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The latest report from the International Energy Agency (IEA) – “Achieving Net Zero Electricity Sectors in G7 Members” – released on 20 October, is designed to inform discussions at the November COP26 Climate Change Conference in Glasgow.

Date: Friday, 22 October 2021
Original article: neimagazine.com/news/newsiea-looks-at-the-role-of-g7-countries-in-achieving-net-zero-9172719

Ukraine's nuclear regulator has issued a permit to SSE Chernobyl Nuclear Power Plant (ChNPP) for the retrieval of undamaged used nuclear fuel from the ISF-1 interim used fuel wet storage facility. The fuel will be moved into the new ISF-2 dry storage facility. The State Nuclear Regulatory Inspectorate of Ukraine (SNRIU) has also issued a licence for the operation of the Liquid Radioactive Waste Treatment Plant at the Chernobyl site.

Date: Thursday, 27 May 2021
Original article: world-nuclear-news.org/Articles/Permit-issued-for-Chernobyl-used-fuel-transfer

Thirty-five years on from the Chernobyl accident, Ukraine and the International Atomic Energy Agency (IAEA) have highlighted their commitment to cooperation in nuclear power. Meanwhile Ukraine’s nuclear regulator has launched the start of operations at a new storage facility for used nuclear fuel at the Chernobyl site.  

Date: Wednesday, 28 April 2021
Original article: world-nuclear-news.org/Articles/Title

The ISF-2 interim storage facility at Chernobyl. Courtesy EBRD. Ukraine’s nuclear regulator has issued a licence for full operation of the he €400m ISF-2 interim storage facility at the Chernobyl nuclear power station site in Ukraine, Chernobyl NPP announced.

The milestone represents the culmination of more than 20 years of work at the site, where spent nuclear fuel from reactors 1, 2 and 3 at the destroyed nuclear station will be processed and stored at ISF-2, the world’s largest nuclear dry storage facility.

ISF-2 has been constructed by an international consortium led by the US company Holtec and financed by the international community through the Nuclear Safety Account, managed by the European Bank for Reconstruction and Development.

Hot testing with the first full fuel load at ISF-2 began in September 2020 and at the time the EBRD said the full licence to operate was expected in early 2021. Chernobyl NPP said last week that hot testing had been completed and was successful.

Date: Tuesday, 27 April 2021
Original article: nucnet.org/news/regulator-issues-licence-for-full-operation-of-isf-2-interim-storage-facility-4-1-2021

The UK-based New Nuclear Watch Institute (NNWI), an industry supported think-tank, has published a 28-page report “On the Role of Nuclear Power in the Development of a European Hydrogen Economy”.

Date: Friday, 18 December 2020
Original article: neimagazine.com/news/newsnnwi-report-looks-at-nuclears-role-in-hydrogen-production-8415416

As of 1 December, 186 used fuel assemblies have been transported from the old used nuclear fuel storage facility (ISF-1)  to the Interim Storage Facility 2 (ISF-2) at the Chernobyl nuclear power plant.

Date: Friday, 04 December 2020
Original article: neimagazine.com/news/newshot-testing-continues-at-chernobyl-used-fuel-storage-8391557

The European Bank for Reconstruction and Development (EBRD) announced that the first canister of used nuclear fuel had been loaded into the Interim Storage Facilty 2 (ISF-2) at the Chernobyl Nuclear Power Plant.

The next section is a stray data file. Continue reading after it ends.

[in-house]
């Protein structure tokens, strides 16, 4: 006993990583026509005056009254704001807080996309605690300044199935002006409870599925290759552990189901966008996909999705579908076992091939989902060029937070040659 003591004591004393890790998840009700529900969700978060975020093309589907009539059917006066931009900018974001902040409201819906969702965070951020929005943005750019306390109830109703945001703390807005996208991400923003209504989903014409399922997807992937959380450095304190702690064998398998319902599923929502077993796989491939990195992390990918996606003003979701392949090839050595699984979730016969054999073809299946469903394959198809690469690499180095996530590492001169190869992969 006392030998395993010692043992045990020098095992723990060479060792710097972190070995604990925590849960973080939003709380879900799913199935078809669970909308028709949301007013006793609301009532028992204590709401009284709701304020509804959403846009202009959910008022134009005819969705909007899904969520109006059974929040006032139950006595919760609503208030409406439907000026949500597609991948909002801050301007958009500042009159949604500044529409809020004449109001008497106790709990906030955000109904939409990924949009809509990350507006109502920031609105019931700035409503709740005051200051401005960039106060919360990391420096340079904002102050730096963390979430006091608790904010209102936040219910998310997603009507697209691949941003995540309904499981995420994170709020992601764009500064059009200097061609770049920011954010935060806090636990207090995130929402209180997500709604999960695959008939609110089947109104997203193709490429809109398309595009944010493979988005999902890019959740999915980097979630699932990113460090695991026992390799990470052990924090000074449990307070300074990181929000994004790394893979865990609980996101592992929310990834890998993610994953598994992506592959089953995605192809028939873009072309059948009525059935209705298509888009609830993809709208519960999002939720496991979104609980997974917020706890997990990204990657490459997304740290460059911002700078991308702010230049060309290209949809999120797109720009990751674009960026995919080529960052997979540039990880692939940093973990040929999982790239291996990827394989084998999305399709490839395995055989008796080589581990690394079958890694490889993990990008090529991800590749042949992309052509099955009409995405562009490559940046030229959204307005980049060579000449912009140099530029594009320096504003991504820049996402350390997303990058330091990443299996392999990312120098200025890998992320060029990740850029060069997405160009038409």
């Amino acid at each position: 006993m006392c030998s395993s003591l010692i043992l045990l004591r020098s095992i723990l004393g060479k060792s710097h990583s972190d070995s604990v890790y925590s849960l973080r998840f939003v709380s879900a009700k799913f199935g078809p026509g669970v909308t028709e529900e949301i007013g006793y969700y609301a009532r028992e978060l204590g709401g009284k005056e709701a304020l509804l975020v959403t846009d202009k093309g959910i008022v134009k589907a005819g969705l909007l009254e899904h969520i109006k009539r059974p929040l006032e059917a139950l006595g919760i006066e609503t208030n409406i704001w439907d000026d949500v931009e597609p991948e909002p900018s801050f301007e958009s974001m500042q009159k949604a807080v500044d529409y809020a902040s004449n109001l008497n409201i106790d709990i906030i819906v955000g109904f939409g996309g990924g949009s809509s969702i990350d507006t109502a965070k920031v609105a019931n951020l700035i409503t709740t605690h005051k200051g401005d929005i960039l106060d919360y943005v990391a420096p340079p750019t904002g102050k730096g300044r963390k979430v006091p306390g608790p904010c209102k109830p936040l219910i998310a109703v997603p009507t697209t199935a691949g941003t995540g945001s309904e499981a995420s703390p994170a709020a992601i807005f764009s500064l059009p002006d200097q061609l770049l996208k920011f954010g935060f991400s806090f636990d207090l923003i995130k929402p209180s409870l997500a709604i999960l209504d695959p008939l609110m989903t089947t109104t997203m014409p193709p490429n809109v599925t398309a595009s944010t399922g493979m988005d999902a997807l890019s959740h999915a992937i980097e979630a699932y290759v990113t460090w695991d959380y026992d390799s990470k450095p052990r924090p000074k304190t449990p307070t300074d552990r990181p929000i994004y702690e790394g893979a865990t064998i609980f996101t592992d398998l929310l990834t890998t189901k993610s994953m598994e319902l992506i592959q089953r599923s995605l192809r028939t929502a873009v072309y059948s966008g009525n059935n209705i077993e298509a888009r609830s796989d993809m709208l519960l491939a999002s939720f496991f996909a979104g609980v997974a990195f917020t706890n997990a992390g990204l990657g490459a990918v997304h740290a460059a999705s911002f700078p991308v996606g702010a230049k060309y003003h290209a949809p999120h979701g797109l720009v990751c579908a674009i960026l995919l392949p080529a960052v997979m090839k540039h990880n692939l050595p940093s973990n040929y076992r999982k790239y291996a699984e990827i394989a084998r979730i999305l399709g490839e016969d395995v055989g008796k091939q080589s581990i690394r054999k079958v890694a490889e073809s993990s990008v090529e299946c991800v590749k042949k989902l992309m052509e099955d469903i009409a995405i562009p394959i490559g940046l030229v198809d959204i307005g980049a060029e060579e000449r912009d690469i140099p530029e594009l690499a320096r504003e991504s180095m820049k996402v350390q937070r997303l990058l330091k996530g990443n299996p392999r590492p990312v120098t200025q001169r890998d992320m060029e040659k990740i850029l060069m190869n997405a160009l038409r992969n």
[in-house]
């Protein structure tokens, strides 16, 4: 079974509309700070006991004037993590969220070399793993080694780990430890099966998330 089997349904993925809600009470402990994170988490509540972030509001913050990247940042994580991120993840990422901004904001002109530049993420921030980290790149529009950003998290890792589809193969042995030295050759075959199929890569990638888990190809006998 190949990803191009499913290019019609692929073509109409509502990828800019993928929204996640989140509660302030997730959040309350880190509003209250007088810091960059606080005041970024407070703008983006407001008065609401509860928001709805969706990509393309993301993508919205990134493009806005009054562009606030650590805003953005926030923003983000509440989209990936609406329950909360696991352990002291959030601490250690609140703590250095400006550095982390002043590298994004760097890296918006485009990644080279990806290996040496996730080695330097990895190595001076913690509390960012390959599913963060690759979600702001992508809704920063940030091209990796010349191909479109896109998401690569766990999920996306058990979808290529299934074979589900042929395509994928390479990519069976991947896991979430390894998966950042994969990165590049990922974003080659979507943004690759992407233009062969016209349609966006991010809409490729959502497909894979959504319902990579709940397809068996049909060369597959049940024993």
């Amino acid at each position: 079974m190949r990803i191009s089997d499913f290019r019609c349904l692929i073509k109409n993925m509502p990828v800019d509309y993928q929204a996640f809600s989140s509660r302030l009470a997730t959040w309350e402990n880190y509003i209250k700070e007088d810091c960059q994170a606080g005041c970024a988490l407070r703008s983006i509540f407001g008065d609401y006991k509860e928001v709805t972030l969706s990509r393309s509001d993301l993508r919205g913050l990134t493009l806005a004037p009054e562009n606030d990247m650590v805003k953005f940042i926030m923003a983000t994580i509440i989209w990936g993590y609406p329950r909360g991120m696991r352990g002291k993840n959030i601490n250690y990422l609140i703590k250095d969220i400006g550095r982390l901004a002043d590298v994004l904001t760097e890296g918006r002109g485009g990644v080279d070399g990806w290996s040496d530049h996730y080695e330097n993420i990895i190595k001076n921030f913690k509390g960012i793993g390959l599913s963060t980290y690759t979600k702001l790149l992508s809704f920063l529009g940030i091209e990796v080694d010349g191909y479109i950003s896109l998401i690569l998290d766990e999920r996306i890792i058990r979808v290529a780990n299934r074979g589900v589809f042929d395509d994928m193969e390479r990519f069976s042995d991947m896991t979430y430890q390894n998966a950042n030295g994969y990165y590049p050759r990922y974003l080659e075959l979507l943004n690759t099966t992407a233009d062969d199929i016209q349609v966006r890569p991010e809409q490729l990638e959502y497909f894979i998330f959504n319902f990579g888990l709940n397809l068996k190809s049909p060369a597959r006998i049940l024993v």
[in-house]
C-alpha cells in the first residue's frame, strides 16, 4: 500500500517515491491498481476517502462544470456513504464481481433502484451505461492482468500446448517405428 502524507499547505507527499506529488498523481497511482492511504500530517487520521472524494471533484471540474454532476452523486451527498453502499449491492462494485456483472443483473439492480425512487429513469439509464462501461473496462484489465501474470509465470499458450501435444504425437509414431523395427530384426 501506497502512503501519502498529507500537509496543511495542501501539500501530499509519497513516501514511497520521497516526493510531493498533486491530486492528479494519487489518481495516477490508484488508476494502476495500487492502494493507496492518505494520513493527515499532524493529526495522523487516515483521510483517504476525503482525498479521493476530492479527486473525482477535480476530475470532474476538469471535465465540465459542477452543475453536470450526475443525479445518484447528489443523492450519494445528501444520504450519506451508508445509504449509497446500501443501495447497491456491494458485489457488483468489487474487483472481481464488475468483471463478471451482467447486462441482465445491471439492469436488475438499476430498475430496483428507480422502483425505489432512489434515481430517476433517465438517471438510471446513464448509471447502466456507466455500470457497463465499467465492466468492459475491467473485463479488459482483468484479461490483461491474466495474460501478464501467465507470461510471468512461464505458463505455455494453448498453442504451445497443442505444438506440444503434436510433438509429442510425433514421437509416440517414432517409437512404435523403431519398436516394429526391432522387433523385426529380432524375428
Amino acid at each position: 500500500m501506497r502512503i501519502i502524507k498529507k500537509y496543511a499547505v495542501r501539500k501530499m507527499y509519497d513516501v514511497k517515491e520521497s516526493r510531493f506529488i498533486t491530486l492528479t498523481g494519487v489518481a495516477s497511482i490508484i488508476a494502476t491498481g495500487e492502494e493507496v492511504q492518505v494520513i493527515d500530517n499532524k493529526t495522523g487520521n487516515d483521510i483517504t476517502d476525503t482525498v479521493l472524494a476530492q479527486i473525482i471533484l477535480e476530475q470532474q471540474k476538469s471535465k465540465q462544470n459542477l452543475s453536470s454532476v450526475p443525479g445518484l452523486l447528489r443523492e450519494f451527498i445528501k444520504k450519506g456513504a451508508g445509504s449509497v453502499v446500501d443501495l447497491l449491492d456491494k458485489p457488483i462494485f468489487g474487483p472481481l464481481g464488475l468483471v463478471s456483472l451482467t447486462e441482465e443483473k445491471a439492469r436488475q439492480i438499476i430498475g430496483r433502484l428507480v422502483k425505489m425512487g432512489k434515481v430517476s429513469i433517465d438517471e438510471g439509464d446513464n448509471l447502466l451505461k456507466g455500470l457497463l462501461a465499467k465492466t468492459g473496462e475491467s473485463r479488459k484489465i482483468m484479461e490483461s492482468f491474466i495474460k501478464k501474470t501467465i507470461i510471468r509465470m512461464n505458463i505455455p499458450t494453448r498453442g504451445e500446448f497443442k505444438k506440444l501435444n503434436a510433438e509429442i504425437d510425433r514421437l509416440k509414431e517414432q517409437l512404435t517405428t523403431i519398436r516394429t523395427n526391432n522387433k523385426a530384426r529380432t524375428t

Date: Friday, 20 November 2020
Original article: neimagazine.com/news/newsfirst-canister-of-used-fuel-loaded-at-chernobyl-storage-facility-8369174

Milestone follows 20 years of work at the Ukraine site Courtesy EBRD. The first waste canister of spent nuclear fuel was loaded into the €400m ISF-2 interim storage facility at the Chernobyl nuclear power station site in Ukraine on Wednesday, the European Bank for Reconstruction and Development announced.

The milestone represents the culmination of more than 20 years of work at the site, where spent nuclear fuel from reactors 1, 2 and 3 at the destroyed nuclear station will be processed and stored at ISF-2, the world’s largest nuclear dry storage facility.

ISF-2 has been constructed by an international consortium led by the US company Holtec and financed by the international community through the Nuclear Safety Account, managed by the EBRD.

The first loaded double-walled canister contains 93 spent fuel assemblies that have been removed from the site’s ageing storage facility, and processed and packaged in the new ISF-2 facility. In total, more than 21,000 spent fuel assemblies from Chernobyl reactors 1, 2 and 3 will make this journey over the next eight or more years. The ISF-2 is the largest dry spent fuel storage facility in the world and has a lifespan of a minimum of 100 years.

Hot testing at ISF-2 began earlier this year and the full licence to operate is expected in early 2021. “Important work remains to be completed to secure the full operating licence, but the successful testing and loading of the first full fuel load provides all those involved with cause for some celebration,” said Steven White, EBRD associate director, nuclear safety.

Date: Friday, 20 November 2020
Original article: nucnet.org/news/first-spent-nuclear-fuel-canister-loaded-in-isf-2-storage-facility-11-4-2020

The first canister of used nuclear fuel was yesterday loaded into the Interim Spent Nuclear Fuel Storage Facility (ISF-2) at the Chernobyl plant in Ukraine. ISF-2 is the largest dry-type used fuel storage facility in the world and has an operating life of at least 100 years.

Date: Friday, 20 November 2020
Original article: world-nuclear-news.org/Articles/First-assemblies-loaded-into-new-Chernobyl-used-fu